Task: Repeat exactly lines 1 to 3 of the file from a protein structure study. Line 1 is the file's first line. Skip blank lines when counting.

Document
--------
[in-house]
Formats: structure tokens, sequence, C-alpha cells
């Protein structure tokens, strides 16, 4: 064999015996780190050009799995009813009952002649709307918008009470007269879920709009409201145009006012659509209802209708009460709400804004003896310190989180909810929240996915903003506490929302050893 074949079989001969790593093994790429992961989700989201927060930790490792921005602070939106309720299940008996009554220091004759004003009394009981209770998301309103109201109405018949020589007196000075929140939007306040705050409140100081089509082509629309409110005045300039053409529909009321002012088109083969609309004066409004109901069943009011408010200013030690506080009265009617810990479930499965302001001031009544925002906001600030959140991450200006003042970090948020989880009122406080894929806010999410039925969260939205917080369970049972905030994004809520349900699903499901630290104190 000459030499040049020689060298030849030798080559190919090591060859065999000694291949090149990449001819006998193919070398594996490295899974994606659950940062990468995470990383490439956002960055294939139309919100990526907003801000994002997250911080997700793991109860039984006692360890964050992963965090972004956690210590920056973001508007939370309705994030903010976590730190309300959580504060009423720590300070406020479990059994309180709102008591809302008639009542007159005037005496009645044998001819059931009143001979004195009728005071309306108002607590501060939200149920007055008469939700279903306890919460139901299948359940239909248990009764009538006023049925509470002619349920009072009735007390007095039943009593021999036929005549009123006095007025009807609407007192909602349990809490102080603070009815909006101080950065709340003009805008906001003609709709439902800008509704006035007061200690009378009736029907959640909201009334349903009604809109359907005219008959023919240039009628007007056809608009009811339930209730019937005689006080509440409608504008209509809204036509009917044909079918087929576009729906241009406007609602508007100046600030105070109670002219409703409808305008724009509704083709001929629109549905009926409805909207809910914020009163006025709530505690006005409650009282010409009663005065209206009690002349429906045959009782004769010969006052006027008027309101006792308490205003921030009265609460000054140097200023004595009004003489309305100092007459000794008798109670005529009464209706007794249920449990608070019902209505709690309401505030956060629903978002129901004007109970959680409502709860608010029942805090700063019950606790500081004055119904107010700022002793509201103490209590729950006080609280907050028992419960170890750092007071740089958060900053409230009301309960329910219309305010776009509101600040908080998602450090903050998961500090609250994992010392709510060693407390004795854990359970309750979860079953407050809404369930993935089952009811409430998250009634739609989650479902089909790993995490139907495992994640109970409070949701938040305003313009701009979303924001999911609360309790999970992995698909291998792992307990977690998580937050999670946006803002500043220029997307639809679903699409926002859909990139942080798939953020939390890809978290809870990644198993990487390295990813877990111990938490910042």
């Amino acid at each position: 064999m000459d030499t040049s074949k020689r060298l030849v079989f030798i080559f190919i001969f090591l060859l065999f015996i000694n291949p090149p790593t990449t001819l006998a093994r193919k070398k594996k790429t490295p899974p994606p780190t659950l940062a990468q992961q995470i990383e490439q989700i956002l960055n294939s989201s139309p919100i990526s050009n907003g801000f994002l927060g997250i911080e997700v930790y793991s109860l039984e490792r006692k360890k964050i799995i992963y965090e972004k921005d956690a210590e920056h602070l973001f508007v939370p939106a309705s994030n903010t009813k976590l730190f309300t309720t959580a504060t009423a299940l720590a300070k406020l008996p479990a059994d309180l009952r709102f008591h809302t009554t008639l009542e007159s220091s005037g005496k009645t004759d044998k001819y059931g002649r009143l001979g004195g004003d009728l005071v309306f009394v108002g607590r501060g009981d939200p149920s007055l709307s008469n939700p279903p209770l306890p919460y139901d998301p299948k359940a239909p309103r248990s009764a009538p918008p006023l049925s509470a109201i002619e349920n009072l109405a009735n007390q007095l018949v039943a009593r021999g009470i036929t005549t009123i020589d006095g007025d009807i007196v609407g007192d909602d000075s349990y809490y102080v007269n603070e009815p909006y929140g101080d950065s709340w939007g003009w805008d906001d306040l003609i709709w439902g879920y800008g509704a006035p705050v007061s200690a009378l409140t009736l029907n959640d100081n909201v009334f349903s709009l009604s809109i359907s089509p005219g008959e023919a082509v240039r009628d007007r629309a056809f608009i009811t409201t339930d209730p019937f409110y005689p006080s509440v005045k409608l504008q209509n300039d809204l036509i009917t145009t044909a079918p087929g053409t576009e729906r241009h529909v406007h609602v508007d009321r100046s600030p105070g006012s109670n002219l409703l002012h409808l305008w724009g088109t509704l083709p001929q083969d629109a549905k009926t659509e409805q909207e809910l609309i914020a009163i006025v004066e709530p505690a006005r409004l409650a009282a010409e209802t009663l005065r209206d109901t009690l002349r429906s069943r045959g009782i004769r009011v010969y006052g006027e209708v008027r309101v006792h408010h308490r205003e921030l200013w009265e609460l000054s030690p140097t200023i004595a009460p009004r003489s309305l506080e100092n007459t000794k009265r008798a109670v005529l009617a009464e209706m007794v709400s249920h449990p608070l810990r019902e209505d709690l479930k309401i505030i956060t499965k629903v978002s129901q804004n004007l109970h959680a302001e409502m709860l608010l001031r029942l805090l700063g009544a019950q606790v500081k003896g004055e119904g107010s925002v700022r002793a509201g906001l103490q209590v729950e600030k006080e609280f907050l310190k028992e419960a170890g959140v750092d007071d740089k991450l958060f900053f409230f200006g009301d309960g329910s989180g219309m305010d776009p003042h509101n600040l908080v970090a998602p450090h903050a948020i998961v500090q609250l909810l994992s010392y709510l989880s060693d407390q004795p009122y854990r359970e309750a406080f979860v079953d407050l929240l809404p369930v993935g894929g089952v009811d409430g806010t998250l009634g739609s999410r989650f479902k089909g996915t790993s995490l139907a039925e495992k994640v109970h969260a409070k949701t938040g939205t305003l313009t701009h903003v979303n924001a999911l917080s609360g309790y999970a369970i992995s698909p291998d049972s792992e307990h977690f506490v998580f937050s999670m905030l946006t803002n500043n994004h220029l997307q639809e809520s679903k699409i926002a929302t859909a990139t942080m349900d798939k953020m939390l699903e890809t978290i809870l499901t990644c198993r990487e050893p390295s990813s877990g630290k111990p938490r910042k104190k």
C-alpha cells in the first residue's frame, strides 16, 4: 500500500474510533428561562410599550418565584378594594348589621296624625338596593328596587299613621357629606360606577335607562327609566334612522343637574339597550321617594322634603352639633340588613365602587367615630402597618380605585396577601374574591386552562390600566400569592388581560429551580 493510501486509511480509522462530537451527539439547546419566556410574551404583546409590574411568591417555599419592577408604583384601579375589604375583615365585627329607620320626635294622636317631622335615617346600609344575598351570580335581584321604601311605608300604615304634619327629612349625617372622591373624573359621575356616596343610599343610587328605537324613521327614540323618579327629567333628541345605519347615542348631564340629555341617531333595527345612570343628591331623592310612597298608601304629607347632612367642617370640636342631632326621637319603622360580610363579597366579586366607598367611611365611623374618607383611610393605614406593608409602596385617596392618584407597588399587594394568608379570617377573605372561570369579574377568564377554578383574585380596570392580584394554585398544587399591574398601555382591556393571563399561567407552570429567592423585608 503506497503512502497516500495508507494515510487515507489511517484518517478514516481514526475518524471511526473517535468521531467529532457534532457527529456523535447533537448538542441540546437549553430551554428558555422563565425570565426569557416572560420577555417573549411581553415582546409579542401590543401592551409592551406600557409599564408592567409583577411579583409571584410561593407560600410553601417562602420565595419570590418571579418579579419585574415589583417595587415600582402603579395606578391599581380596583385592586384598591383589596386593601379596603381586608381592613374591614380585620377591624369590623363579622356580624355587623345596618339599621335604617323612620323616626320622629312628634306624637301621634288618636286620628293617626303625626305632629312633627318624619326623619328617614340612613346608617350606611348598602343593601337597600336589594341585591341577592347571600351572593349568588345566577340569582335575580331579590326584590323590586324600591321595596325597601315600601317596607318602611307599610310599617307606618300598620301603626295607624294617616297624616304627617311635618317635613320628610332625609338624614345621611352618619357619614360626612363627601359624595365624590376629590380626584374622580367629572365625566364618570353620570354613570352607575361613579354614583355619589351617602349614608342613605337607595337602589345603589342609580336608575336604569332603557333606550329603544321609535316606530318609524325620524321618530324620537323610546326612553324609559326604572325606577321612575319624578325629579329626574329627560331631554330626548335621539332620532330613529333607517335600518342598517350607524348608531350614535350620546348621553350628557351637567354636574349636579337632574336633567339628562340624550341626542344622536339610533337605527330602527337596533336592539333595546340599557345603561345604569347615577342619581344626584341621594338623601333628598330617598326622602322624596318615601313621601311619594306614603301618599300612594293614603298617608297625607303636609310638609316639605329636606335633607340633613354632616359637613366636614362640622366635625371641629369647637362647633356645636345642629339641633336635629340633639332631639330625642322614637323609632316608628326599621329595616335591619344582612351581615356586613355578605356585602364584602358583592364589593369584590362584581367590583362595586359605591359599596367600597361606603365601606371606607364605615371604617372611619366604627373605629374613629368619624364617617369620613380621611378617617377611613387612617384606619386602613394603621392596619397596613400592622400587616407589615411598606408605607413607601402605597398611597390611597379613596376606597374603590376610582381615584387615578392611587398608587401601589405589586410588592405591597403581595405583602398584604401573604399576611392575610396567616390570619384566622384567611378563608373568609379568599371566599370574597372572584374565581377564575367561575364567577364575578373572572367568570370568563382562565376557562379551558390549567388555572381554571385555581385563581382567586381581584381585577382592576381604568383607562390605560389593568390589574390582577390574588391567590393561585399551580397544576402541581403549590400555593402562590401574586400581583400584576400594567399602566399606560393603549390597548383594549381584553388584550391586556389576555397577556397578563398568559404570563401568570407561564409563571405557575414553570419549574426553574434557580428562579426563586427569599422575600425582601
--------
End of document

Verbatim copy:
[in-house]
Formats: structure tokens, sequence, C-alpha cells
């Protein structure tokens, strides 16, 4: 064999015996780190050009799995009813009952002649709307918008009470007269879920709009409201145009006012659509209802209708009460709400804004003896310190989180909810929240996915903003506490929302050893 074949079989001969790593093994790429992961989700989201927060930790490792921005602070939106309720299940008996009554220091004759004003009394009981209770998301309103109201109405018949020589007196000075929140939007306040705050409140100081089509082509629309409110005045300039053409529909009321002012088109083969609309004066409004109901069943009011408010200013030690506080009265009617810990479930499965302001001031009544925002906001600030959140991450200006003042970090948020989880009122406080894929806010999410039925969260939205917080369970049972905030994004809520349900699903499901630290104190 000459030499040049020689060298030849030798080559190919090591060859065999000694291949090149990449001819006998193919070398594996490295899974994606659950940062990468995470990383490439956002960055294939139309919100990526907003801000994002997250911080997700793991109860039984006692360890964050992963965090972004956690210590920056973001508007939370309705994030903010976590730190309300959580504060009423720590300070406020479990059994309180709102008591809302008639009542007159005037005496009645044998001819059931009143001979004195009728005071309306108002607590501060939200149920007055008469939700279903306890919460139901299948359940239909248990009764009538006023049925509470002619349920009072009735007390007095039943009593021999036929005549009123006095007025009807609407007192909602349990809490102080603070009815909006101080950065709340003009805008906001003609709709439902800008509704006035007061200690009378009736029907959640909201009334349903009604809109359907005219008959023919240039009628007007056809608009009811339930209730019937005689006080509440409608504008209509809204036509009917044909079918087929576009729906241009406007609602508007100046600030105070109670002219409703409808305008724009509704083709001929629109549905009926409805909207809910914020009163006025709530505690006005409650009282010409009663005065209206009690002349429906045959009782004769010969006052006027008027309101006792308490205003921030009265609460000054140097200023004595009004003489309305100092007459000794008798109670005529009464209706007794249920449990608070019902209505709690309401505030956060629903978002129901004007109970959680409502709860608010029942805090700063019950606790500081004055119904107010700022002793509201103490209590729950006080609280907050028992419960170890750092007071740089958060900053409230009301309960329910219309305010776009509101600040908080998602450090903050998961500090609250994992010392709510060693407390004795854990359970309750979860079953407050809404369930993935089952009811409430998250009634739609989650479902089909790993995490139907495992994640109970409070949701938040305003313009701009979303924001999911609360309790999970992995698909291998792992307990977690998580937050999670946006803002500043220029997307639809679903699409926002859909990139942080798939953020939390890809978290809870990644198993990487390295990813877990111990938490910042």